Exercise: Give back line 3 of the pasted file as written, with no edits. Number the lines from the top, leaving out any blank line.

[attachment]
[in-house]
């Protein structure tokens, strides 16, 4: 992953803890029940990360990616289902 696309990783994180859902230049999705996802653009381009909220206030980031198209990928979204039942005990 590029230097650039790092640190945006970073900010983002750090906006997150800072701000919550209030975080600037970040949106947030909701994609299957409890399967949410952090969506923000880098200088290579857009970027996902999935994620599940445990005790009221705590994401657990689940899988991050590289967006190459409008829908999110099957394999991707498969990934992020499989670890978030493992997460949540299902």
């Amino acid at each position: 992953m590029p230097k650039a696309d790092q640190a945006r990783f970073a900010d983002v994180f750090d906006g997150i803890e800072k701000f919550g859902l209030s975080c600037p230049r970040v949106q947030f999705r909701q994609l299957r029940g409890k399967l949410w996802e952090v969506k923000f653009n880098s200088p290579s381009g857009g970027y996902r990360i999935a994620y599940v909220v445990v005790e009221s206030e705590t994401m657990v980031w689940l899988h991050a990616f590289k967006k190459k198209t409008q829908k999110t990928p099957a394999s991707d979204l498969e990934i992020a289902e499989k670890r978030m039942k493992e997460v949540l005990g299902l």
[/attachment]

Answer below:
């Amino acid at each position: 992953m590029p230097k650039a696309d790092q640190a945006r990783f970073a900010d983002v994180f750090d906006g997150i803890e800072k701000f919550g859902l209030s975080c600037p230049r970040v949106q947030f999705r909701q994609l299957r029940g409890k399967l949410w996802e952090v969506k923000f653009n880098s200088p290579s381009g857009g970027y996902r990360i999935a994620y599940v909220v445990v005790e009221s206030e705590t994401m657990v980031w689940l899988h991050a990616f590289k967006k190459k198209t409008q829908k999110t990928p099957a394999s991707d979204l498969e990934i992020a289902e499989k670890r978030m039942k493992e997460v949540l005990g299902l």